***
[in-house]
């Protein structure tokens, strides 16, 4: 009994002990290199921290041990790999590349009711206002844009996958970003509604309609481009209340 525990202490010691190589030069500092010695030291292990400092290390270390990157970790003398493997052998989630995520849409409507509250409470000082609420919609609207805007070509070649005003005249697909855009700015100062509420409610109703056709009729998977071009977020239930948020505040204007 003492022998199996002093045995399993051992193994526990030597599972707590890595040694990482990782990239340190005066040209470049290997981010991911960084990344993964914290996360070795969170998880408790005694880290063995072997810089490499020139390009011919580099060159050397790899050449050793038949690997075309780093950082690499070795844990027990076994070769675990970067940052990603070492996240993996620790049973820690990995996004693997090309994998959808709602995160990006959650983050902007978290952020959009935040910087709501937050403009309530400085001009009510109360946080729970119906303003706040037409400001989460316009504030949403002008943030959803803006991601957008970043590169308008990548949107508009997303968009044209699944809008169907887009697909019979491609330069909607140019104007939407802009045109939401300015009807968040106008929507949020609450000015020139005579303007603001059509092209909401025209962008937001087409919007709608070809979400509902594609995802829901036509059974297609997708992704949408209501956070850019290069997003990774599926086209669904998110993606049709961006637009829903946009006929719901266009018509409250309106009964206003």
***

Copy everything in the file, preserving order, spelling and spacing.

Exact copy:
[in-house]
């Protein structure tokens, strides 16, 4: 009994002990290199921290041990790999590349009711206002844009996958970003509604309609481009209340 525990202490010691190589030069500092010695030291292990400092290390270390990157970790003398493997052998989630995520849409409507509250409470000082609420919609609207805007070509070649005003005249697909855009700015100062509420409610109703056709009729998977071009977020239930948020505040204007 003492022998199996002093045995399993051992193994526990030597599972707590890595040694990482990782990239340190005066040209470049290997981010991911960084990344993964914290996360070795969170998880408790005694880290063995072997810089490499020139390009011919580099060159050397790899050449050793038949690997075309780093950082690499070795844990027990076994070769675990970067940052990603070492996240993996620790049973820690990995996004693997090309994998959808709602995160990006959650983050902007978290952020959009935040910087709501937050403009309530400085001009009510109360946080729970119906303003706040037409400001989460316009504030949403002008943030959803803006991601957008970043590169308008990548949107508009997303968009044209699944809008169907887009697909019979491609330069909607140019104007939407802009045109939401300015009807968040106008929507949020609450000015020139005579303007603001059509092209909401025209962008937001087409919007709608070809979400509902594609995802829901036509059974297609997708992704949408209501956070850019290069997003990774599926086209669904998110993606049709961006637009829903946009006929719901266009018509409250309106009964206003």